Discovering the Fort Frederica National Monument
Last year in her history class Emily learned about the Battle of Bloody Marsh. This conflict took place on St. Simons Island on July 7, 1742. during the War of Jenkin’s Ear between the British and Spanish. She found it enthralling to be able to explore the very ground on which this strategic battle took place. The British won the battle, granting them control of both Fort St. Simons and Fort Frederica. Emily had also learned about James Oglethorpe, who founded the British Colony of Georgia in the year 1733. He originally established Fort Frederica to provide much-needed defense for the new territory during this volatile time period.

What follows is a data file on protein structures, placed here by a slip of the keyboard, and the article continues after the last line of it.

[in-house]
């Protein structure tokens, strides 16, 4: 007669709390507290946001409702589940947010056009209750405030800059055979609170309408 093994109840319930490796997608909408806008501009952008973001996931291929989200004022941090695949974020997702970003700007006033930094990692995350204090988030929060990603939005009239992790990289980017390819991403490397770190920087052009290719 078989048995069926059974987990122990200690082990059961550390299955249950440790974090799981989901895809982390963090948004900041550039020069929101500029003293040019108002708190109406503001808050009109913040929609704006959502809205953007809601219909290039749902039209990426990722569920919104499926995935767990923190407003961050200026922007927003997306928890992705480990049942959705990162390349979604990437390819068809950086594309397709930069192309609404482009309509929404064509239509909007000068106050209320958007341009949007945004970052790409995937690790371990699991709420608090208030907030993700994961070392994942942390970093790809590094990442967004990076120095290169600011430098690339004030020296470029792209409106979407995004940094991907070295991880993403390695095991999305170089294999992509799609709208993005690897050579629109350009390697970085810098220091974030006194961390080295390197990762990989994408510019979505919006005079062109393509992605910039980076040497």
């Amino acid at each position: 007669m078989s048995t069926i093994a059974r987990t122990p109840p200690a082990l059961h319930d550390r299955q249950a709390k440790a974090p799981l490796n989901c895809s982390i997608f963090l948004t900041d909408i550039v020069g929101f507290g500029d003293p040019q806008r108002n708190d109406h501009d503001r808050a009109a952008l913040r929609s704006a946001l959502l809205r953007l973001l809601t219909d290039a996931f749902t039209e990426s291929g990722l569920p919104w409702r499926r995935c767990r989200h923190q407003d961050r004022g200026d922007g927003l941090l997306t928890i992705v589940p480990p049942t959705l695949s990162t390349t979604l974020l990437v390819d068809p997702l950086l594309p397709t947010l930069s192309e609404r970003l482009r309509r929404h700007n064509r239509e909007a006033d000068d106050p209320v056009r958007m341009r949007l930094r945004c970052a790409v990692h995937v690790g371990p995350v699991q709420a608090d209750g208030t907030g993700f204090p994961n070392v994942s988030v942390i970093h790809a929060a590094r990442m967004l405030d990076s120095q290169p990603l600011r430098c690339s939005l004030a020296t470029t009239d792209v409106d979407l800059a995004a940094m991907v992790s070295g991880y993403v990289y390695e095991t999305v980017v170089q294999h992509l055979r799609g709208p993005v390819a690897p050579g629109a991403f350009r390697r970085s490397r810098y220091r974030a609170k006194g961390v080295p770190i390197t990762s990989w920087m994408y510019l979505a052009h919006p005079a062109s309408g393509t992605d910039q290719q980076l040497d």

We were pleased to find out that Fort Frederica National Monument offered free admission. Our family took the opportunity to look around the welcome center, watch an informative video about the history of the fort, and search for some souvenirs in the gift shop. There were many fun activities at Fort Frederica which were designed just for kids to help them learn and play at the same time. Emily and her sister were excited that they got to dress up in 18th Century attire to look like some of the fort’s original inhabitants.
The Fort is home to plenty of historical artifacts that have survived through the generations including a number of foundations for houses and shops, some original structures, and other architectural remains.
Photo Opportunity at Christ Church Frederica